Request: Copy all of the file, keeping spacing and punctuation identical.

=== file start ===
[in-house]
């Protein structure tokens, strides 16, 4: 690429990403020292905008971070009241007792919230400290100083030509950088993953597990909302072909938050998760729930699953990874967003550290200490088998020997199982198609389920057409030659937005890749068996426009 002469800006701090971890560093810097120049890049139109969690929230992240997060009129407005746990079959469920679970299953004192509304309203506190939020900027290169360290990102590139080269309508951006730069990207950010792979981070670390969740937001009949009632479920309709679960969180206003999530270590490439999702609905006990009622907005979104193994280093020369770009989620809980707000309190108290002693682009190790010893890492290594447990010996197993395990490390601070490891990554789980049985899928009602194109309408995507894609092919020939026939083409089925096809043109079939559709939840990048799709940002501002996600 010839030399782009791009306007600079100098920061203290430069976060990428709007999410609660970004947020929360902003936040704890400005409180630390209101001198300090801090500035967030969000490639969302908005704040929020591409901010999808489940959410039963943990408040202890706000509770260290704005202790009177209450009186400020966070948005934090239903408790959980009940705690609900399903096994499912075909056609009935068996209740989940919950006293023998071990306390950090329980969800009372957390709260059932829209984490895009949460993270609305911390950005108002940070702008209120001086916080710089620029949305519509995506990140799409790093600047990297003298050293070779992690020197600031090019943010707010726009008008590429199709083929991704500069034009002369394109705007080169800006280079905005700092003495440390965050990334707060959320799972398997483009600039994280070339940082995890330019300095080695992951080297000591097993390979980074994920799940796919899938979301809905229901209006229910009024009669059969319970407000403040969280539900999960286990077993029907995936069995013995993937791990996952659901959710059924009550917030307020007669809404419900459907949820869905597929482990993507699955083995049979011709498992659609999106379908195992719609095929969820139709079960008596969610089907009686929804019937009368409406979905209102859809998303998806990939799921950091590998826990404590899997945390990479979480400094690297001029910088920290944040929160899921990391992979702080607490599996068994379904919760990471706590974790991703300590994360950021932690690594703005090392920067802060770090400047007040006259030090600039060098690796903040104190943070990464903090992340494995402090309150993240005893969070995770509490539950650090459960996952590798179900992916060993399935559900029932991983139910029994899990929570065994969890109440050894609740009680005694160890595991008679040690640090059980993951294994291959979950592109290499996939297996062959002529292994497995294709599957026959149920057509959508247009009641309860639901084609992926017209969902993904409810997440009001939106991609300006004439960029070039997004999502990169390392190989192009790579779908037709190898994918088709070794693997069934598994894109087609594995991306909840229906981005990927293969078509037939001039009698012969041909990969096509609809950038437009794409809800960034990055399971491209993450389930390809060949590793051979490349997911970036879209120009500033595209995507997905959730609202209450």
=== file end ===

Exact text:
[in-house]
């Protein structure tokens, strides 16, 4: 690429990403020292905008971070009241007792919230400290100083030509950088993953597990909302072909938050998760729930699953990874967003550290200490088998020997199982198609389920057409030659937005890749068996426009 002469800006701090971890560093810097120049890049139109969690929230992240997060009129407005746990079959469920679970299953004192509304309203506190939020900027290169360290990102590139080269309508951006730069990207950010792979981070670390969740937001009949009632479920309709679960969180206003999530270590490439999702609905006990009622907005979104193994280093020369770009989620809980707000309190108290002693682009190790010893890492290594447990010996197993395990490390601070490891990554789980049985899928009602194109309408995507894609092919020939026939083409089925096809043109079939559709939840990048799709940002501002996600 010839030399782009791009306007600079100098920061203290430069976060990428709007999410609660970004947020929360902003936040704890400005409180630390209101001198300090801090500035967030969000490639969302908005704040929020591409901010999808489940959410039963943990408040202890706000509770260290704005202790009177209450009186400020966070948005934090239903408790959980009940705690609900399903096994499912075909056609009935068996209740989940919950006293023998071990306390950090329980969800009372957390709260059932829209984490895009949460993270609305911390950005108002940070702008209120001086916080710089620029949305519509995506990140799409790093600047990297003298050293070779992690020197600031090019943010707010726009008008590429199709083929991704500069034009002369394109705007080169800006280079905005700092003495440390965050990334707060959320799972398997483009600039994280070339940082995890330019300095080695992951080297000591097993390979980074994920799940796919899938979301809905229901209006229910009024009669059969319970407000403040969280539900999960286990077993029907995936069995013995993937791990996952659901959710059924009550917030307020007669809404419900459907949820869905597929482990993507699955083995049979011709498992659609999106379908195992719609095929969820139709079960008596969610089907009686929804019937009368409406979905209102859809998303998806990939799921950091590998826990404590899997945390990479979480400094690297001029910088920290944040929160899921990391992979702080607490599996068994379904919760990471706590974790991703300590994360950021932690690594703005090392920067802060770090400047007040006259030090600039060098690796903040104190943070990464903090992340494995402090309150993240005893969070995770509490539950650090459960996952590798179900992916060993399935559900029932991983139910029994899990929570065994969890109440050894609740009680005694160890595991008679040690640090059980993951294994291959979950592109290499996939297996062959002529292994497995294709599957026959149920057509959508247009009641309860639901084609992926017209969902993904409810997440009001939106991609300006004439960029070039997004999502990169390392190989192009790579779908037709190898994918088709070794693997069934598994894109087609594995991306909840229906981005990927293969078509037939001039009698012969041909990969096509609809950038437009794409809800960034990055399971491209993450389930390809060949590793051979490349997911970036879209120009500033595209995507997905959730609202209450």